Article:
Ludacris is a busy man. On Friday, he released his brand-new single “Butter.ATL,” with more new music slated for 2022. Plus, he just wrapped filming the movie End of the Road with Queen Latifah in New Mexico. He’s also executive producing a new children’s animated series due out this fall called Karma’s World (named after his first daughter), and in his personal life, the doting dad welcomed new daughter Chance Oyali Bridges with his wife, Eudoxie Bridges, on July 28.
Oh, and he has a hilarious new Jif Peanut Butter commercial with Gunna, which Billboard caught up with him about, as well as reflecting on his legacy and all his upcoming projects.
“This all came together organically because I’ve been eating Jif Peanut Butter my entire life. Everybody has that one thing that they eat every day and never get tired of it, and for me, that’s peanut butter. At this stage in my career, whenever I have any type of partnerships, I only like to do stuff that’s a part of my lifestyle.” The partnership also inspired his new song “Butter.ATL” as well as “such great creativity with the commercial in working with [director] Dave Meyers, who did my ‘Stand Up’ video.”
The new song shows off Luda’s trademark lyricism, as well as his elastic flow. “One thing in my career that I’ve always loved to do is try and experiment with different flows,” he said. “A lot of people, humbly speaking, know I can rap slow, fast and do the melodic thing. [I’ve been] loving coming up with new things and that’s how you reinvent oneself. As someone who’s been in the industry for two decades and come out with more than 10 albums, there’s always something to inspire you.”
Of working with Queen Latifah amid the pandemic on their upcoming Netflix movie End of the Road, Luda says, “Filming with Queen was one of the best experiences ever, and I’m not just saying that. Her energy is unmatched. She’s so zen’d the hell out. We were laughing and joking on set every day.” He went on to “send her all her praises” and says he always wanted to collab with Latifah.
Throughout his career, Ludacris has continued to break barriers beyond his hip-hop foundation, as both an actor and executive producer. His collaboration with Carrie Underwood on “Champion” in 2018, for instance, won a CMT Music Award. Speaking on the importance of breaking into the country music genre, Ludacris tells Billboard, “I think it’s great because I feel like no one particular artist or genre should be limited to feel like they have to stay in that one lane. Music makes you feel good and sometimes you cross genres. I think over time, we’ve seen a lot more of that. You should be able to express yourself in whatever way you want.
“That’s even part of this campaign with Jif and creating different flows,” he said. “When you spark creativity, it should birth things in forms that have never been done before. I love the fact of taking something when people are trying to stereotype you to do one thing.”
In his new “The Return” commercial for Jif, Ludacris appears to be inspired to try the new generation’s style of “mumble rap,” after having an invigorating spoonful of Jif Peanut Butter. Moments later, the three-time Grammy winner seemingly gets Gunna’s stamp of approval after Luda makes several attempts to rap his verse. Of course, the ad becomes quite the parody about the evolution of rap — and a snippet of Luda’s new track “Butter.ATL” can be heard in the background.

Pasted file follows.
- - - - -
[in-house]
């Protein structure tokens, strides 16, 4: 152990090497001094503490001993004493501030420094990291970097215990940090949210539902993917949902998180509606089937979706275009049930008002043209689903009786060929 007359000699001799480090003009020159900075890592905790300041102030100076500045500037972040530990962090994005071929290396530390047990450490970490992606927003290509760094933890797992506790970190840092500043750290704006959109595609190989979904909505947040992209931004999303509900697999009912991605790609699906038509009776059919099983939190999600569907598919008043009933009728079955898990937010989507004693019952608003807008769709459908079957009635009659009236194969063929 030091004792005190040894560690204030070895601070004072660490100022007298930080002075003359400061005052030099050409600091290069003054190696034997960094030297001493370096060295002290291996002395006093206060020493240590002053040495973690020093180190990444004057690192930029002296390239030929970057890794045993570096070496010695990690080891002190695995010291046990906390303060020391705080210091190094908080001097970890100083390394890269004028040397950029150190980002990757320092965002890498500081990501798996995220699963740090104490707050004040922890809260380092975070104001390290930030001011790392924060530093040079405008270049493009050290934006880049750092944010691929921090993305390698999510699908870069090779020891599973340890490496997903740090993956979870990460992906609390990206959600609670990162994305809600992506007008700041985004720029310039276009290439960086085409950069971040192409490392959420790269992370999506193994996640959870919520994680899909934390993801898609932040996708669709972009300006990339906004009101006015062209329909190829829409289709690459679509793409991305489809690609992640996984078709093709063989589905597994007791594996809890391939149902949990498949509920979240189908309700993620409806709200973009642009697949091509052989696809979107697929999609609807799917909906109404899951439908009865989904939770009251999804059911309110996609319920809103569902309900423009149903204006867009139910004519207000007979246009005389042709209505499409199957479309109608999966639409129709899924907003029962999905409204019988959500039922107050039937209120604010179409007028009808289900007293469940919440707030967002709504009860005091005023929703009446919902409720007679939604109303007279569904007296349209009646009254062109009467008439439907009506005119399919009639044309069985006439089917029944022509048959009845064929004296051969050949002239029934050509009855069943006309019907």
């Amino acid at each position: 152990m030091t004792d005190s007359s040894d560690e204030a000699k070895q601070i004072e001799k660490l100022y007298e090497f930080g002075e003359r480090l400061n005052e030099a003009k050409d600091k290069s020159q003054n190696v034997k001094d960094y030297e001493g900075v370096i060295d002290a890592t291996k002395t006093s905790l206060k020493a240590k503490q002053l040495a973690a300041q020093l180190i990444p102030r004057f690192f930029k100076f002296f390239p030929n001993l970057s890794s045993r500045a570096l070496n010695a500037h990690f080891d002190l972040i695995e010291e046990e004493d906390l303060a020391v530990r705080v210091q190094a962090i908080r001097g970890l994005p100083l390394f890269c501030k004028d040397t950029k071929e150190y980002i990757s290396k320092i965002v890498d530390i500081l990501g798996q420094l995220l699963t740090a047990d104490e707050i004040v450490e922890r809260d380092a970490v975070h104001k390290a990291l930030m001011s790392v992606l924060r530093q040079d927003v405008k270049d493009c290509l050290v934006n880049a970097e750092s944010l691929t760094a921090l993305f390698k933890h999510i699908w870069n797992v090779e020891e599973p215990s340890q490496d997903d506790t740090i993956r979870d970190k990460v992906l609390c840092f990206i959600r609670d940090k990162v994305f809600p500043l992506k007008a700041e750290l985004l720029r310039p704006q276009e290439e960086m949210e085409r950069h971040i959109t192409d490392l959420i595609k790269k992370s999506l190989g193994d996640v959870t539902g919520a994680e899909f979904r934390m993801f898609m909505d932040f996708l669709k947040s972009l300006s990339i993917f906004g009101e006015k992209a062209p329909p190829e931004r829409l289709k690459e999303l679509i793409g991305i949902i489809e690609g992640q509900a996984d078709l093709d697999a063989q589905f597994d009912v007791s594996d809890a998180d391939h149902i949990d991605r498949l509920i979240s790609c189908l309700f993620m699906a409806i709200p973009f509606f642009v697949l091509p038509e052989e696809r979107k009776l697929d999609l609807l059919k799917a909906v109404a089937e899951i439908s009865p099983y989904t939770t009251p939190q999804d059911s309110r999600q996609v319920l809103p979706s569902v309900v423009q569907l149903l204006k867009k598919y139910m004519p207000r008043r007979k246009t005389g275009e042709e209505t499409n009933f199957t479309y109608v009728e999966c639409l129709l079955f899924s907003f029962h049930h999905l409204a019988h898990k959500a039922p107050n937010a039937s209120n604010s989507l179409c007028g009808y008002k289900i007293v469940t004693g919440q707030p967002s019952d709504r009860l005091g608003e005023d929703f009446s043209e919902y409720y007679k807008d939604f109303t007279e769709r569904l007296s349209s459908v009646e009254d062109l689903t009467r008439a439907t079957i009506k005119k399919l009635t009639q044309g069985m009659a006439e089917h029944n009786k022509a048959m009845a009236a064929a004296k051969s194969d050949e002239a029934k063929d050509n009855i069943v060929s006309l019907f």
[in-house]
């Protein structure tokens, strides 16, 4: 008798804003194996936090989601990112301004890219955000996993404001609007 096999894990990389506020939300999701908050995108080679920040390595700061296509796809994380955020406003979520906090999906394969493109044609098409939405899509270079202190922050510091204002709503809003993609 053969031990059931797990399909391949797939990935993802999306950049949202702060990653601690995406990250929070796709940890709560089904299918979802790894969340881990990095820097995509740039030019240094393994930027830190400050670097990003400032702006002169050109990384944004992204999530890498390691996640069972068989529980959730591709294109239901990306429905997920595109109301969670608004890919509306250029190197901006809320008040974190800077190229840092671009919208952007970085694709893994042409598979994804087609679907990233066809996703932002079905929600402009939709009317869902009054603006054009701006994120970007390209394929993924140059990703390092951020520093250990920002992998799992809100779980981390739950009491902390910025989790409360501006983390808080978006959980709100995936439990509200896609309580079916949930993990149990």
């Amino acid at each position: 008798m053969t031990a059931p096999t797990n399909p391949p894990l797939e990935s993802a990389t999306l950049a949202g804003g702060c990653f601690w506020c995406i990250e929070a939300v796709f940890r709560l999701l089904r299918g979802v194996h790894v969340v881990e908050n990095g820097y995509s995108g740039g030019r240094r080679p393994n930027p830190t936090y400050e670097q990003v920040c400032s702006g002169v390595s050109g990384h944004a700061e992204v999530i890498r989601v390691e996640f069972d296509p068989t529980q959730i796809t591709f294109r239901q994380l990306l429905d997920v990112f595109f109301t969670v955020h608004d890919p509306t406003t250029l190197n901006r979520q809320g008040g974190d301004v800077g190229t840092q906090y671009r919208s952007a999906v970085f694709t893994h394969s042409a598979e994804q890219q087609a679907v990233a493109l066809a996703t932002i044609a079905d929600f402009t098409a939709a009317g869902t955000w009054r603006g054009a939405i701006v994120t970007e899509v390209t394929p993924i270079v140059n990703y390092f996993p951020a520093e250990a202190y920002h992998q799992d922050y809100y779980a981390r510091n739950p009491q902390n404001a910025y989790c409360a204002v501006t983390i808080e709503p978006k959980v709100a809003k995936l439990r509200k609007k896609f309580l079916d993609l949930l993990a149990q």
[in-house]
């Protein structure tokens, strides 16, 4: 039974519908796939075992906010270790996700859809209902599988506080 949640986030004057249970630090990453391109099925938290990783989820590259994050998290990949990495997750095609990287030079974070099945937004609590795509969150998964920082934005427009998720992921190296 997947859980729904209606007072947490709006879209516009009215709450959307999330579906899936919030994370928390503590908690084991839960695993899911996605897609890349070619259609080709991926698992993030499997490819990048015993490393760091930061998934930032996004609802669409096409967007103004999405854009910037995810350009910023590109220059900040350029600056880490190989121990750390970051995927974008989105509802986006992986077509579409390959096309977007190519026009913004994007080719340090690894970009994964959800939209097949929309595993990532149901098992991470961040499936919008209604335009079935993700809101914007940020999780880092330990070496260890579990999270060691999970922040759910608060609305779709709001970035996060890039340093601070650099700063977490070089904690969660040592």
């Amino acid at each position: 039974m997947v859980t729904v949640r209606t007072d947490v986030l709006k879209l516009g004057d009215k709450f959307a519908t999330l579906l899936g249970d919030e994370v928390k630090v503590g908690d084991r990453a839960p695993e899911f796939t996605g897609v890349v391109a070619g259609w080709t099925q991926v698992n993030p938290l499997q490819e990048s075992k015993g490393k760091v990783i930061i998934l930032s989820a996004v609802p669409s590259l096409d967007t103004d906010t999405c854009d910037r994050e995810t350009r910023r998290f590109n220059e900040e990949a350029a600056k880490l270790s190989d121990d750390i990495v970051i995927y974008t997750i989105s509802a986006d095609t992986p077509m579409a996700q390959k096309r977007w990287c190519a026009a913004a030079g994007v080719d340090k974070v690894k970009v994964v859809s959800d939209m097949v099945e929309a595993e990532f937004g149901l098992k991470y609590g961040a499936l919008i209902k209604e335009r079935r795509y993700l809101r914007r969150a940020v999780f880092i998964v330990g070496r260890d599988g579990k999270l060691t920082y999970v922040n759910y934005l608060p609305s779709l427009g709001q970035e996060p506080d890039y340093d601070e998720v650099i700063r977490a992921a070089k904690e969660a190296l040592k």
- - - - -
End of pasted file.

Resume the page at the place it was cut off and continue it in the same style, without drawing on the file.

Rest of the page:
Courtesy of Jif
On “Butter.ATL,” the hitmaker ultimately returns to his true hip-hop roots and raps in his classic style — with a hint of mumble rap in the chorus. Ludacris kicks off his song rapping, “It’s the return/ Ain’t nobody messing with a rapper named Luda, no matter how hard they try/ Top five, dead or alive/ Look into my eyes/ Realize I ain’t tellin’ no lies.”
“Butter.ATL” comes 21 years after the release of Luda’s debut studio album, Incognegro, which Ludacris dropped independently via his label Disturbing Tha Peace in 1999. As a onetime indie artist, Luda has advice for new musicians who may be aiming to release their own tunes. “There’s a difference between when I did it and how people do it now. There’s so much social media to market and organically promote yourself, so I would just give this advice: Come up with clever ways to have things go viral, as opposed to trying to spark something negative. Try to do something positive, funny or that hasn’t been done before that puts people on to your music or campaign.”
Adds the hip-hop great: “Try to be as creative as possible and expand behind the limited, negative thinking.”
He’s following his own advice too. “I also have a [streaming] platform [created for children] called Kid Nation. When we talk about legacy and trying to make the world a better place and put some positivity in there, those are the things I’m focused on right now besides the movies that are coming out in 2022.”
See the all-new Jif Peanut Butter “The Return” commercial below: